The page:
Confessions of the first-time egg owner - Fiberglass RV

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Old 04-30-2012, 02:26 PM   #1
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Confessions of the first-time egg owner

This touches on a subject near and dear to heart of all eggpatchers, namely what to do about unsightly, beat up locker doors. I have noticed over my time here that the urge to jump in and "brighten up" or "personalize" a second-hand trailer appears to prioritize itself way ahead of much of the remedial cleaning, overdue maintenance, and replacement that lies ahead for most of us. About a year ago plus, I also took this path in dealing with the new little house on the driveway. A Burro trailer, as many of you know, is very much like a refrigerator inside due to what seems like acres of white gelcoat on the glass inner shell. So, yeh, when you get it home and wonder what you've gotten yourself into, that white interior suggests that the winds of Feng Shui blow cold in a Burro. It was also a cold February and checking out running gear, water and waste systems, 3-ways, furnaces, etc. was intimidating, to put it mildly.

So I decided I'd recover those strawbd. locker doors. I did think briefly about replacement. After nearly 37 yrs. as a boat, airplane, restoration and exhibit carpenter, I don't think it exceeds modesty to say that I had the skill to do so. But I could also see all that important but unfamiliar stuff lurking ahead. I'm glad I took the short route and simply covered the existing with MBA interior/exterior vinyl (Forest green and Navy blue, I wanted to add orange and yellow but my wife restrained me.) For those with the time, skill, and money, no question that a natural finish hardwood face frame and doors really dresses up and irons out the "irregularities" of glass walls and openings. But I do pat myself on the back for taking the expedient "shelfpaper" route to happiness because I certainly had my hands full the following April and May with all that other stuff which underpins the new "nest" and makes it sanitary, comfortable, safe, and working as it should. So my advice to those who feel overwhelmed by the demands of a down-at-the-heels trailer is: Add a touch of your personality to the cosmetics first thing; it's a psychological necessity.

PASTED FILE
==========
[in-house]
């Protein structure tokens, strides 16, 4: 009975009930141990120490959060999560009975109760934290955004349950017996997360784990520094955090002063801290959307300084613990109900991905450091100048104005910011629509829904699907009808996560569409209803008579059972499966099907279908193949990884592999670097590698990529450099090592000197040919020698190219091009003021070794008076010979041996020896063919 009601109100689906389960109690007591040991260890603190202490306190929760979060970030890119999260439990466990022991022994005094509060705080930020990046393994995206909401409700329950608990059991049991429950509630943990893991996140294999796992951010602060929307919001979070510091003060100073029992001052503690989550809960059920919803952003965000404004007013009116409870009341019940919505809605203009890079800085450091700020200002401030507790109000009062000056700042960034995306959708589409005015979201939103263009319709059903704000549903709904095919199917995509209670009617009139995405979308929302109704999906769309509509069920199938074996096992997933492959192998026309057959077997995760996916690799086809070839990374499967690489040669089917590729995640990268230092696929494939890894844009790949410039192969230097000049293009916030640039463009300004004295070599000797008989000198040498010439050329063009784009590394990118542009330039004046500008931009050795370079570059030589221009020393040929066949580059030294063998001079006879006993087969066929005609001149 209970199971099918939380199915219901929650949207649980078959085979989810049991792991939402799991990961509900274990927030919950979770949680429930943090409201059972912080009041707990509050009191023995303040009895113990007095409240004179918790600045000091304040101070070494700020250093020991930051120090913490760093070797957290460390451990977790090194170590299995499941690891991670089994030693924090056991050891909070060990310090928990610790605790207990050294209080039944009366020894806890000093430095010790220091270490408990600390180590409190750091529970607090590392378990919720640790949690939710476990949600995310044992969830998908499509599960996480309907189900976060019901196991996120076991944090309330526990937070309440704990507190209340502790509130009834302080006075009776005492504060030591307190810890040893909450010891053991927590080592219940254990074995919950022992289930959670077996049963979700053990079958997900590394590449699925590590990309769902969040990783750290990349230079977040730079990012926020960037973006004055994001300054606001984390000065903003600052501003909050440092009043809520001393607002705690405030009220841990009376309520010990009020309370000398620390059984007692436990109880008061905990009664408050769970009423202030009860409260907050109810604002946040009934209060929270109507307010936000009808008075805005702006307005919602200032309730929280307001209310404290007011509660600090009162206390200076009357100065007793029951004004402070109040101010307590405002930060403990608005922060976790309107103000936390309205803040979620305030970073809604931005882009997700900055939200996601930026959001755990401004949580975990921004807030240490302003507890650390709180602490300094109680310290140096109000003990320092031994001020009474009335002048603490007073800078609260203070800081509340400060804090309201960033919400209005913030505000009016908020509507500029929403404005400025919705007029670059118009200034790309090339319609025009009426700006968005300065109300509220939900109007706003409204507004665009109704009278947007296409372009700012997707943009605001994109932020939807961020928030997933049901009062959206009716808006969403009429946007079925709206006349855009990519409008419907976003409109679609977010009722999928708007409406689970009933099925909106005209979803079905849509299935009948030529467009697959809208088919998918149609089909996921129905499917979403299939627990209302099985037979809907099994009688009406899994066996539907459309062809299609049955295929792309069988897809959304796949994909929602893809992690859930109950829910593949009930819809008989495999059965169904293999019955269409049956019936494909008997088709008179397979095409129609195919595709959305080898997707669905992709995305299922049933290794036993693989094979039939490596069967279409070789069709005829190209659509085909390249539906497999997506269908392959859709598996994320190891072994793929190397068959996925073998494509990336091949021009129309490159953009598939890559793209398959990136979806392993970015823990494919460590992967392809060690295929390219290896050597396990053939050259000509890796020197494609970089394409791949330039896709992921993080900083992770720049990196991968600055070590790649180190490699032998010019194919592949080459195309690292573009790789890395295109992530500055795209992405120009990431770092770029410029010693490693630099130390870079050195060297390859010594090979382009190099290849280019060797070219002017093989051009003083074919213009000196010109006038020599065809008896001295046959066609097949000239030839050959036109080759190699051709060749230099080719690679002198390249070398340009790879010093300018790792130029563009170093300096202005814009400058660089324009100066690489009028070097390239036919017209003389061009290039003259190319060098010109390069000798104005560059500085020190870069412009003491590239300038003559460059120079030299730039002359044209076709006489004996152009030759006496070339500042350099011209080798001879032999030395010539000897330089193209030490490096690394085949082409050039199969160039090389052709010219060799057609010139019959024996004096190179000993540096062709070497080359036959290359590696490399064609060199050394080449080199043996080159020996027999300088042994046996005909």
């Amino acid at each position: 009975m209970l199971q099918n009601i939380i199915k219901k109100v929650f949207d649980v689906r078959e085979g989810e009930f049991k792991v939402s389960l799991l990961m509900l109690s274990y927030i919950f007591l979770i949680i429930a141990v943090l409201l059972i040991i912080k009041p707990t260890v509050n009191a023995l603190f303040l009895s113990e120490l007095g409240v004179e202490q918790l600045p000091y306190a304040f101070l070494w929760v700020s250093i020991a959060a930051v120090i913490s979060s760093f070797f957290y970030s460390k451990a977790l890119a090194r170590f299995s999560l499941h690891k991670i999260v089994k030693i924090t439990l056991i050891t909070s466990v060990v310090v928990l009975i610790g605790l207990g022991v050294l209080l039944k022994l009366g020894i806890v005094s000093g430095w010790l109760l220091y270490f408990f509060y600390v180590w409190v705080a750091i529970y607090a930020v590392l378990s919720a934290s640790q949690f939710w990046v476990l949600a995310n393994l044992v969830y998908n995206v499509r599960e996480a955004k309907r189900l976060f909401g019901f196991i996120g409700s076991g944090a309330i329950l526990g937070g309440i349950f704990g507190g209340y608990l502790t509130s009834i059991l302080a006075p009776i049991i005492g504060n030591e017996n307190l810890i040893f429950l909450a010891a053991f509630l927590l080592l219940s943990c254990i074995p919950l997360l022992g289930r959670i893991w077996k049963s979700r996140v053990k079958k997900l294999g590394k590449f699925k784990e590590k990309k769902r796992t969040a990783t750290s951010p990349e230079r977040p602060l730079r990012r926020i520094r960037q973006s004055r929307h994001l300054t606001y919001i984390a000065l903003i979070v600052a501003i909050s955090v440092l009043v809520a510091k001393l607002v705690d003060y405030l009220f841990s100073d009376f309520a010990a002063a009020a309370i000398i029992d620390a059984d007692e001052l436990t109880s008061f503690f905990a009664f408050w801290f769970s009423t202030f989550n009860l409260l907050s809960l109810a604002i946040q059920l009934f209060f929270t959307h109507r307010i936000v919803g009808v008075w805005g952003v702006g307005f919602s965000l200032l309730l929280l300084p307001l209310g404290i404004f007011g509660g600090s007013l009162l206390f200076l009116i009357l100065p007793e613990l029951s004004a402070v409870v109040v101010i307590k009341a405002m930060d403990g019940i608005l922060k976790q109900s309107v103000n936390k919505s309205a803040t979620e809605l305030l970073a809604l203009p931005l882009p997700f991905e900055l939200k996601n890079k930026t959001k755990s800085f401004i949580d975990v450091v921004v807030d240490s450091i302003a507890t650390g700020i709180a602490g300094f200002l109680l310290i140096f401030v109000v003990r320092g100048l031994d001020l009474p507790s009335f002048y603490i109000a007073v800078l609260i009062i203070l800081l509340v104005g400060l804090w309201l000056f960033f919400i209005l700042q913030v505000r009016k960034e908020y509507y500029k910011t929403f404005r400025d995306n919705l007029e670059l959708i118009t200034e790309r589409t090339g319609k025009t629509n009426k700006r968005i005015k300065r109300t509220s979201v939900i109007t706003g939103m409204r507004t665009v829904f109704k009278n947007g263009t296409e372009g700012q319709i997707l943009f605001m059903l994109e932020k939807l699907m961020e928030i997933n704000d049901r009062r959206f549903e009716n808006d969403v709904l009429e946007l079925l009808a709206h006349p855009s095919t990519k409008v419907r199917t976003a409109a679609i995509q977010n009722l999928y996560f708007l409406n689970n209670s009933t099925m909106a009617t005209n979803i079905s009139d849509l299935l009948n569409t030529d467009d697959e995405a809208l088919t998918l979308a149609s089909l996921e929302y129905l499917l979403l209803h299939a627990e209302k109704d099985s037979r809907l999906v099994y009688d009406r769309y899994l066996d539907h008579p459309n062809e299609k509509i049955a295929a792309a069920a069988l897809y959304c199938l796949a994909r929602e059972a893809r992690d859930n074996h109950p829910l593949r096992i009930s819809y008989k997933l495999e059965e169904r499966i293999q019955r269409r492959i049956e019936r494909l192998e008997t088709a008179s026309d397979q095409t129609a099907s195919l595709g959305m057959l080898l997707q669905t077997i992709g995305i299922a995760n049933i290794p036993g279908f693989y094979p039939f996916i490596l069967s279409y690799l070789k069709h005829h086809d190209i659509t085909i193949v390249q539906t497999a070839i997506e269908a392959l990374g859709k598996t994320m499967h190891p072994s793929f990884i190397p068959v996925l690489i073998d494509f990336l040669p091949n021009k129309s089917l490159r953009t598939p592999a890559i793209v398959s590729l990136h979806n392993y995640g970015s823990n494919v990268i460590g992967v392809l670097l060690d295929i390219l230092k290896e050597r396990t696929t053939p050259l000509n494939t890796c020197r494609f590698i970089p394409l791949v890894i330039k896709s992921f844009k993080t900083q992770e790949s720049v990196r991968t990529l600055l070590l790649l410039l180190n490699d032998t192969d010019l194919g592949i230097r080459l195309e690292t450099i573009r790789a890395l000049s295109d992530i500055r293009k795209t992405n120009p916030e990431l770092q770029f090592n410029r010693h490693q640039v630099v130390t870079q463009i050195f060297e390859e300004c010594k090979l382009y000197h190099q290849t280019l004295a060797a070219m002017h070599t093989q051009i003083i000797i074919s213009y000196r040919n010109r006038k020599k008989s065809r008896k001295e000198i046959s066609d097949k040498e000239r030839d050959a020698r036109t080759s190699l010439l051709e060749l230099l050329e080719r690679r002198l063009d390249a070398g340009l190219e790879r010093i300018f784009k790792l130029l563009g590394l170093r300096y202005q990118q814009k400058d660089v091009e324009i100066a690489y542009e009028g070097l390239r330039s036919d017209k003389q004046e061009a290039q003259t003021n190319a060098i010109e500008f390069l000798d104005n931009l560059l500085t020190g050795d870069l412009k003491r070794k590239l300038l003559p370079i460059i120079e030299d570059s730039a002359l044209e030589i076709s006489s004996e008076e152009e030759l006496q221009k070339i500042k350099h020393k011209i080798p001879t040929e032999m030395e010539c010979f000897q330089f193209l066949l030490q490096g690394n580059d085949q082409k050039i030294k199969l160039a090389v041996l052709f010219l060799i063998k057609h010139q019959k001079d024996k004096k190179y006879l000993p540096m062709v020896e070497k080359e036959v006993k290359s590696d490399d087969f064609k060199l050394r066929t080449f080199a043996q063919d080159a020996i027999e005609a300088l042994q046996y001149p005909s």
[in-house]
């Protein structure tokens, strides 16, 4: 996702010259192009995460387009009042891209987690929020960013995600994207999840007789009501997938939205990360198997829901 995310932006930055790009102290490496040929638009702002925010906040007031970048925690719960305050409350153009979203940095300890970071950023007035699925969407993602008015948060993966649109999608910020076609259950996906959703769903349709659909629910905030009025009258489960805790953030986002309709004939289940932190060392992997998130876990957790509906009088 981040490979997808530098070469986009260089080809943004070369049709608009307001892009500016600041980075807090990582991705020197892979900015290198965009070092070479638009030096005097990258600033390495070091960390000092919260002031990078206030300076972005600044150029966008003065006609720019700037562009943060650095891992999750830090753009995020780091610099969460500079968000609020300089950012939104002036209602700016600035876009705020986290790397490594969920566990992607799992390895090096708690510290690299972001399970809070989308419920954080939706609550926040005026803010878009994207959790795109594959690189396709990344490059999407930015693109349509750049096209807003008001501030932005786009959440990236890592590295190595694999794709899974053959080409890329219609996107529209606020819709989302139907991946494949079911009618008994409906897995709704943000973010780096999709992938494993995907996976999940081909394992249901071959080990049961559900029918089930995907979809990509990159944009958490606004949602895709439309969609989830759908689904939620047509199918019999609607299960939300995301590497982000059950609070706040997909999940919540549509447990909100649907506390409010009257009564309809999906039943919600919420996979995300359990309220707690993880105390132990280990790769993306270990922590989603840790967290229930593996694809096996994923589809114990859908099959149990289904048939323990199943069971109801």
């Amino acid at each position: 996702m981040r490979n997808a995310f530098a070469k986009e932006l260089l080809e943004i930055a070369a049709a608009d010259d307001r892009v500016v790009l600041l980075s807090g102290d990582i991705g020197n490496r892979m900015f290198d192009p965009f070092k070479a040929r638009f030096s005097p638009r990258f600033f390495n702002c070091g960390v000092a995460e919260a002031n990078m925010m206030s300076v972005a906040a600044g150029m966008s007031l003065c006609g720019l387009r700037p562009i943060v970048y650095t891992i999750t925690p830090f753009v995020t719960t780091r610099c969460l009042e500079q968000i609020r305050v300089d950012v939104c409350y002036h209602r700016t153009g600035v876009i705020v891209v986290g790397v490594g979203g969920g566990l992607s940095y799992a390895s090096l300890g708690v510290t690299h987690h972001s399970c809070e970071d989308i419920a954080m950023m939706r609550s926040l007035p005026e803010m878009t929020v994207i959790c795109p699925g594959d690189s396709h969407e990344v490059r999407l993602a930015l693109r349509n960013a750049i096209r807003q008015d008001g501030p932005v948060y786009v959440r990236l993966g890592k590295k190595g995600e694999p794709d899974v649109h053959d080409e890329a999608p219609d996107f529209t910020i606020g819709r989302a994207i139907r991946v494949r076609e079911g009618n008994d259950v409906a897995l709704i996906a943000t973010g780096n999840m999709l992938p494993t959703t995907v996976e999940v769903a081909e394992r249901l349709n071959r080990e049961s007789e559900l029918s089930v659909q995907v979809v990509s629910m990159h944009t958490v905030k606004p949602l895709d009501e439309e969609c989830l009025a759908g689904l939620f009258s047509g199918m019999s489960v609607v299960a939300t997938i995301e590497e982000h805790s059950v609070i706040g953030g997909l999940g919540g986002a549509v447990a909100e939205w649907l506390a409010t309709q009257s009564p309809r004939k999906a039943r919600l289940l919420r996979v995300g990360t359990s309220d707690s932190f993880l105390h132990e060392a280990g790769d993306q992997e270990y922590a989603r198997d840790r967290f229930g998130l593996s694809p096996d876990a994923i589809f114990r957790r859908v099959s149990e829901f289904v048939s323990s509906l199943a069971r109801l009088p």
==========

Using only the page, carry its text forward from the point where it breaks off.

Also consider the absolute time you have to devote to correction and replacement of mysterious and offputting mechanical, sanitation and electrical systems and also the time window to certain interim goals of restoration which will allow you to use your trailer before you tire of "all work and no play". Don't "fix" things you can live with and slight things you can't live without.


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Old 04-30-2012, 02:35 PM   #2
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well put! awesome post!

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Old 04-30-2012, 03:05 PM   #3
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You hit it right on the nose!
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Old 04-30-2012, 04:48 PM   #4
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Well put. We started camping in our Burro almost as soon as we got it, but the tinkering bug hit me hard and still has me in a stranglehold. Sometimes I insist on going camping just to be able to say that life is not all about "mods."